This time of year, I occasionally hark back to that June cross-country drive I undertook with my girlfriend four years ago. It was to road trips what the Titanic was to pleasure cruises.
We'd been together four months, and we thought we were compatible -- so much so that we set out together in my aging BMW to attend a wedding in Ohio. But 11 days on the road disavowed us of that notion. I think the adage "You don't know someone till your car overheats 10 minutes outside Lockjaw, Wyo., and you forgot water and the Triple-A card" would apply here. On the road, together 24/7, in the absence of pretense, we quickly learned we were different types.
She was the "five-star hotel, mint on the pillow" type; I was the "discount motel adjacent to Denny's" type.
I enjoy a leisurely pace, driving five to six hours a day; she urged me to cover territory with an intensity normally seen only in Iditarod sled dog racers. As she mushed me on for 14, 15 hours a day, the road whizzed past as if we had to get a pizza to Dayton by Thursday or it was free.
As we chewed up highway, it became clear her chipper demeanor during our dates back in Los Angeles was a facade masking a more critical personality. Her take on the following as we took the scenic route to Ohio: the Grand Canyon -- "overrated"; Mount Rushmore -- "cheesy"; Lake Michigan -- "filthy."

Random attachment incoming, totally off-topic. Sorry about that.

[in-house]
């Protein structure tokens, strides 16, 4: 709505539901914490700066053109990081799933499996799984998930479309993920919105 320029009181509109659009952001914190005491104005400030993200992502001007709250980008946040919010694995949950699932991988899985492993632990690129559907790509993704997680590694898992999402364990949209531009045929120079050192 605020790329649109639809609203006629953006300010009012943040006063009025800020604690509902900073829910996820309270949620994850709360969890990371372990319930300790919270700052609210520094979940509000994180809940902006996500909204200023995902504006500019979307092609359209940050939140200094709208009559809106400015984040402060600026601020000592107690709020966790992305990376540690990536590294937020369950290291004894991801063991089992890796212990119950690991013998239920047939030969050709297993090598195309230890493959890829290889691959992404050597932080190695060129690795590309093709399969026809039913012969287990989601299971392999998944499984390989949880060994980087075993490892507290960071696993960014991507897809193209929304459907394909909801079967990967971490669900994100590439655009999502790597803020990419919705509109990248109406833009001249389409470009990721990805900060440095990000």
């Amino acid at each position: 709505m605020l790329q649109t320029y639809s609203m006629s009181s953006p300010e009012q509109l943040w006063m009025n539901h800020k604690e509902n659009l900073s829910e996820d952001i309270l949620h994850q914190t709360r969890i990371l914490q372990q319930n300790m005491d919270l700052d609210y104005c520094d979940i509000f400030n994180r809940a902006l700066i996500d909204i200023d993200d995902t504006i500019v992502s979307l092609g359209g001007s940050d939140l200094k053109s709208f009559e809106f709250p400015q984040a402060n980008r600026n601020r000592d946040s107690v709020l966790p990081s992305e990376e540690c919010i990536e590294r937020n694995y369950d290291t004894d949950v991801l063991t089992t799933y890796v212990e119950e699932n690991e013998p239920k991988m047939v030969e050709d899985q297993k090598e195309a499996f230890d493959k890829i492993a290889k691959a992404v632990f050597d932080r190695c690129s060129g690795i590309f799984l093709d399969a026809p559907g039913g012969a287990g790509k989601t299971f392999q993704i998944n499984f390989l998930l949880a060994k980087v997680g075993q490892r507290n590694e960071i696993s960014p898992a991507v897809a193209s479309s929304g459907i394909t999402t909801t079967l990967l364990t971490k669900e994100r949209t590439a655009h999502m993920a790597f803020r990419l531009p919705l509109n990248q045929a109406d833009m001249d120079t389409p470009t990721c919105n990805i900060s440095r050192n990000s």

By the time we'd reached the Central Plains it was obvious we were a couple with only one thing in common: our complete mutual inability to read a road map. After getting lost outside Colorado Springs, blowing the radiator and engaging in a heated argument over whether Iowa is the Show Me State or the Hawkeye State, we were one dead aunt tied to the roof of the car shy of being the family in "National Lampoon's Vacation."
After attending my friend Troy's wedding in Dayton (her whispered take on the bride -- "dowdy") we headed back to L.A., disagreeing on everything -- the places we stayed, the music we listened to.
She pretended to like my music back home. Now, she dropped subtle hints, like holding her hands over her ears and shouting, "Please turn that noise off." Admittedly, back home I hid the fact I'm so into early Wang Chung that I sometimes take both hands off the steering wheel and play air bongos.
The elephant in the room, er, car: Back in Los Angeles we were trying to impress. On the open road that didn't seem important.
We were barreling down an interstate in the homestretch when she asked to stop for a pack of smokes. Which raised the question, "When did you start smoking?"
"When I was 12. Why do you think my place reeks of air freshener and mouthwash when you come over?"
"I asked if you smoked when I met you," I said.
"I know," she said. "I lied!"
We skipped a planned stop in Vegas (her opinion of Vegas -- "overrated") and instead of staring out at the Strip from a suite at the Bellagio found ourselves looking up at the World's Tallest Thermometer ("really overrated") in Baker. I love that gigantic tube of mercury, and not in any phallic symbol way. But I knew the odds of getting her into a restaurant called Bun Boy were nil, so we were soon on our way.
Back in L.A. we parted relatively amicably. As I drove away from her apartment (my take -- "filthy"), it dawned on me that we were lucky to learn this now.
And once again I could enjoy "Everybody Have Fun Tonight" in peace.
Brad Dickson can be reached at email@example.com.